(Photo: Nancy Greene is cheered by her Canadian team-mates in 1968. Credit: Getty Images)
13/02/2020 • 8 minutes 58 seconds
Knocking down Mike Tyson
In February 1990, a little-known fighter called James “Buster” Douglas pulled off arguably the biggest shock in boxing history by beating the previously undefeated Mike Tyson to take the world heavyweight title. The fight was expected to be such a foregone conclusion that only one casino agreed to take bets on a "Buster Douglas win, but the outsider battered “Iron Mike” again and again with his jab and eventually knocked him down. Buster Douglas talks to Ned Carter Miles. The programme is a Just Radio Production.
PHOTO: Buster Douglas in 1990 (Getty Images)
06/02/2020 • 9 minutes 1 second
Rocky Bleier: The legendary comeback
How a wounded Vietnam war veteran became an NFL Super Bowl champion. Rocky Bleier was a young American football player beginning his career in the NFL with the Pittsburgh Steelers. But in 1968 he was drafted into the US Army to serve in the VIetnam war. He was injured in combat and his career appeared over. But Rocky fought his way back to become a member of the legendary Pittsburgh Steelers team that won four Super Bowls in the 1970s. Alex Last spoke to Rocky Bleier about his remarkable comeback.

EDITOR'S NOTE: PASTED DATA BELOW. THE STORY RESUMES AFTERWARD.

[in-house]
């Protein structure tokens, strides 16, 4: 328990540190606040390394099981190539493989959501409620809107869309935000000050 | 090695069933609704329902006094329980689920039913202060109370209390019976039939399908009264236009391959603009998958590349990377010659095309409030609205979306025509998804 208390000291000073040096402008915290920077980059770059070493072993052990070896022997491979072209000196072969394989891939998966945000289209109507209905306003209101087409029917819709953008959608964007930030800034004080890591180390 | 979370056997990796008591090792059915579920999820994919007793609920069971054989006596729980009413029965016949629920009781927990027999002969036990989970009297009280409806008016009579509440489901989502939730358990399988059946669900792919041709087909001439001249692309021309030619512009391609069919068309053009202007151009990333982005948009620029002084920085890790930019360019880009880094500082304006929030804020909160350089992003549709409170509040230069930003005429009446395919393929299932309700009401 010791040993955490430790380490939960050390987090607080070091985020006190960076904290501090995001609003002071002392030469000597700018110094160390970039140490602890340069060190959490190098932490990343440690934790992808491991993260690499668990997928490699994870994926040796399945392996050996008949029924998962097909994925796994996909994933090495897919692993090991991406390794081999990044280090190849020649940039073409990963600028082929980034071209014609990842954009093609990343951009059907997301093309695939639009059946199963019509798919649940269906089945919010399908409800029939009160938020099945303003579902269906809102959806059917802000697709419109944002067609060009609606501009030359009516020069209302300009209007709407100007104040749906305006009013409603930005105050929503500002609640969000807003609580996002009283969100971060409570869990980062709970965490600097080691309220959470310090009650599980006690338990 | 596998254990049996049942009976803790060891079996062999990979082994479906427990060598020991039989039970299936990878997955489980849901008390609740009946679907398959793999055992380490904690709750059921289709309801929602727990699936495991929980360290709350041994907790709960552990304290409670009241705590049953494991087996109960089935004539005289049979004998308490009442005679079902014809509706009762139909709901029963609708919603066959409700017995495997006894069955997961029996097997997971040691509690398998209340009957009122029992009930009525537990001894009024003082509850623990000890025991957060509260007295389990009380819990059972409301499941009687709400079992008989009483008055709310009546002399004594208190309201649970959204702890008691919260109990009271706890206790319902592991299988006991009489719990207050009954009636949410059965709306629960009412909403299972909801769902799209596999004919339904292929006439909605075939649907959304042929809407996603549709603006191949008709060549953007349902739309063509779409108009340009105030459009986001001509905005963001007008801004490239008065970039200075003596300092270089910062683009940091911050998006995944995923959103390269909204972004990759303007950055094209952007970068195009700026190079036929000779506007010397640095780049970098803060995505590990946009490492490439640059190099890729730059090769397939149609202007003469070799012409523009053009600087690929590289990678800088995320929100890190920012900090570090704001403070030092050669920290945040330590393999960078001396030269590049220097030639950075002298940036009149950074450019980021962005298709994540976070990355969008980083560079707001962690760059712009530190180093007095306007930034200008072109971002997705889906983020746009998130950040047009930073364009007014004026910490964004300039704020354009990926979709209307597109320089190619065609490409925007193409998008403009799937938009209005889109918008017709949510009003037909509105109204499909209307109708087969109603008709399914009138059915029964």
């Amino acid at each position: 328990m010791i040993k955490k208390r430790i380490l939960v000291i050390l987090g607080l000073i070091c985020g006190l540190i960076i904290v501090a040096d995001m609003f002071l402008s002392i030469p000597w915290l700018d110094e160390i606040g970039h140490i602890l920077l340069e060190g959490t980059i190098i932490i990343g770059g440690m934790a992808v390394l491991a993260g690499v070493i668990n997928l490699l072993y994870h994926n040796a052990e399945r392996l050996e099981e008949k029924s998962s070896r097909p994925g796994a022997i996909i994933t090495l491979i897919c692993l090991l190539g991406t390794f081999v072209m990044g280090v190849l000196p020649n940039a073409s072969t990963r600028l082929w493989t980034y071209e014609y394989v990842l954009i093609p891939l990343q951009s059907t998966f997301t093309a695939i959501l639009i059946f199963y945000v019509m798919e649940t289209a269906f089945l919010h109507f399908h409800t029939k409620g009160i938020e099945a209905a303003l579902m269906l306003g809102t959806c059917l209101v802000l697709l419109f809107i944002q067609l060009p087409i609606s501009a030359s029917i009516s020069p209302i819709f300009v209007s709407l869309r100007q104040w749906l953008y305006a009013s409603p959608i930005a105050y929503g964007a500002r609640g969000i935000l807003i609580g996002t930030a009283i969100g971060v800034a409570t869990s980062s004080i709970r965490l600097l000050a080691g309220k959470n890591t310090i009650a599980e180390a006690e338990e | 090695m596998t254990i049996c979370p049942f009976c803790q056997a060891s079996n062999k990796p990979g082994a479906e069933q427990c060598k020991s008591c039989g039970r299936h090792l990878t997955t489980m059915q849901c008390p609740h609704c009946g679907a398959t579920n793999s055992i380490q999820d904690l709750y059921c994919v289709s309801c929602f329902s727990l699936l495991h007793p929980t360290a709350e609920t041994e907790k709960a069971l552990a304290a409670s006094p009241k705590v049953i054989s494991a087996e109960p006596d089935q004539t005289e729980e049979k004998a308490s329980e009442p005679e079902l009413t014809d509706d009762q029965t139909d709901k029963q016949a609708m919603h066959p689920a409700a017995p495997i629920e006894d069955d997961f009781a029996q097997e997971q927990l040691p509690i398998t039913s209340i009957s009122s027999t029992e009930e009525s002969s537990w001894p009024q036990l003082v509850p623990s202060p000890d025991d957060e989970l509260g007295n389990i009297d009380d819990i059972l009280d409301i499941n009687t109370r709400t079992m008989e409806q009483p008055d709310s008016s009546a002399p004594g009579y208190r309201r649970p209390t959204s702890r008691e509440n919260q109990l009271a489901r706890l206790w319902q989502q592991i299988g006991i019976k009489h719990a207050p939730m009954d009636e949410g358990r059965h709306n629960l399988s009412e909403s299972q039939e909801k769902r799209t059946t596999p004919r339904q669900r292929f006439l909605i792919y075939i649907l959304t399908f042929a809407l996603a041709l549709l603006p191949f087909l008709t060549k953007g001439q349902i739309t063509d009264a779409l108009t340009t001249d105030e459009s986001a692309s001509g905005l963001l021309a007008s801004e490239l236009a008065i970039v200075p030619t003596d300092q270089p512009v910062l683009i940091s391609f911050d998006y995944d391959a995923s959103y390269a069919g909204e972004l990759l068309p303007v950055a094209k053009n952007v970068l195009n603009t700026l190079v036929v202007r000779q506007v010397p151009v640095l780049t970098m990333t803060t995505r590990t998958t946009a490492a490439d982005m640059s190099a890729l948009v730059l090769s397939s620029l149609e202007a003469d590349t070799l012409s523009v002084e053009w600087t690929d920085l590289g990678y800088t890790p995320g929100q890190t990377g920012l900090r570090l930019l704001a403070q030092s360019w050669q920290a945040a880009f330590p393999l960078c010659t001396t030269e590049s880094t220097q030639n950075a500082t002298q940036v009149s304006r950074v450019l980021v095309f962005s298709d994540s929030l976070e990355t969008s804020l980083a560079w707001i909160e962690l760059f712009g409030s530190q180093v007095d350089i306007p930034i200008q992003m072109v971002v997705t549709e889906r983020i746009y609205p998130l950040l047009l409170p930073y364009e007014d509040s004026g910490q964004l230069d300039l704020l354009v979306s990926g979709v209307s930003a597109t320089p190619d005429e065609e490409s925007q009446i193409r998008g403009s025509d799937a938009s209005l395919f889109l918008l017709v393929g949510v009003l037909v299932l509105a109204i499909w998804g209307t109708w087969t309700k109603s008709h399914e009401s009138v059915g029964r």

:Photo: Rocky Bleier in 1975 (George Gojkovich/Getty Images)
30/01/2020 • 14 minutes 19 seconds
Stanley Matthews' Soweto team
In 1975 a group of young black soccer players from apartheid-era South Africa went on tour to Brazil. They were part of a team known as "Stan's Men", organised by the English soccer legend, Sir Stanley Matthews, in the black township of Soweto. Matthews had been helping train youngsters in South Africa since the 1950s, in defiance of the racist white government, and continued travelling there after his retirement from English soccer.
Mike Lanchin has been hearing the memories of Hamilton Majola, one of the players who traveled to Brazil with the team, and to Matthews' daughter Jean.
Photo courtesy of Jean Matthews.
23/01/2020 • 9 minutes 29 seconds
P.T. Usha - India's 'queen of track and field'
In the 1980s, P.T. Usha, a sprinter and hurdler from the southern Indian state of Kerala, became the first woman from her country to achieve major success in athletics. But in 1984 she missed out on a medal at the Olympic Games in Los Angeles by an agonising 100th of a second. P.T. Usha talks to Farhana Haider.
(Photo: P.T. Usha in action in the 1980s. Credit: Getty Images)
16/01/2020 • 9 minutes 3 seconds
Togo bus attack